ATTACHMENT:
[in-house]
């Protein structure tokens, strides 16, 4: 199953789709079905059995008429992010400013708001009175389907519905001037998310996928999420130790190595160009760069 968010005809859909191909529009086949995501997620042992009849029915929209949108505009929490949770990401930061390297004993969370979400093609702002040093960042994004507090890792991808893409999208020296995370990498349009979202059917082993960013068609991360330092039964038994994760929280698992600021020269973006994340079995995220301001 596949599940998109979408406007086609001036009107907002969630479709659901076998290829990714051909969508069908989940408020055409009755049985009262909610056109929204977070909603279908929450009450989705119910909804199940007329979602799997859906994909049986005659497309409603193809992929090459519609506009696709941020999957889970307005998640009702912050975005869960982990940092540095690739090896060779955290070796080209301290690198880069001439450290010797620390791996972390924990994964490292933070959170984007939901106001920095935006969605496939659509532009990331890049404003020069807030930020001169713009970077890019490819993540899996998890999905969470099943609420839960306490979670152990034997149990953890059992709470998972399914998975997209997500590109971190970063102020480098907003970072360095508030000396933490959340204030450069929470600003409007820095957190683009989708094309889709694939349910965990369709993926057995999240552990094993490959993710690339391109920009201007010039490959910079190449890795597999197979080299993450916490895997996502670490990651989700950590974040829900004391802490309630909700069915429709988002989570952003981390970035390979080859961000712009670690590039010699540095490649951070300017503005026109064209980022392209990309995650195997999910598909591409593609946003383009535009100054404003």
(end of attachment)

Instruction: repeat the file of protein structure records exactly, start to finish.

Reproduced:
[in-house]
């Protein structure tokens, strides 16, 4: 199953789709079905059995008429992010400013708001009175389907519905001037998310996928999420130790190595160009760069 968010005809859909191909529009086949995501997620042992009849029915929209949108505009929490949770990401930061390297004993969370979400093609702002040093960042994004507090890792991808893409999208020296995370990498349009979202059917082993960013068609991360330092039964038994994760929280698992600021020269973006994340079995995220301001 596949599940998109979408406007086609001036009107907002969630479709659901076998290829990714051909969508069908989940408020055409009755049985009262909610056109929204977070909603279908929450009450989705119910909804199940007329979602799997859906994909049986005659497309409603193809992929090459519609506009696709941020999957889970307005998640009702912050975005869960982990940092540095690739090896060779955290070796080209301290690198880069001439450290010797620390791996972390924990994964490292933070959170984007939901106001920095935006969605496939659509532009990331890049404003020069807030930020001169713009970077890019490819993540899996998890999905969470099943609420839960306490979670152990034997149990953890059992709470998972399914998975997209997500590109971190970063102020480098907003970072360095508030000396933490959340204030450069929470600003409007820095957190683009989708094309889709694939349910965990369709993926057995999240552990094993490959993710690339391109920009201007010039490959910079190449890795597999197979080299993450916490895997996502670490990651989700950590974040829900004391802490309630909700069915429709988002989570952003981390970035390979080859961000712009670690590039010699540095490649951070300017503005026109064209980022392209990309995650195997999910598909591409593609946003383009535009100054404003």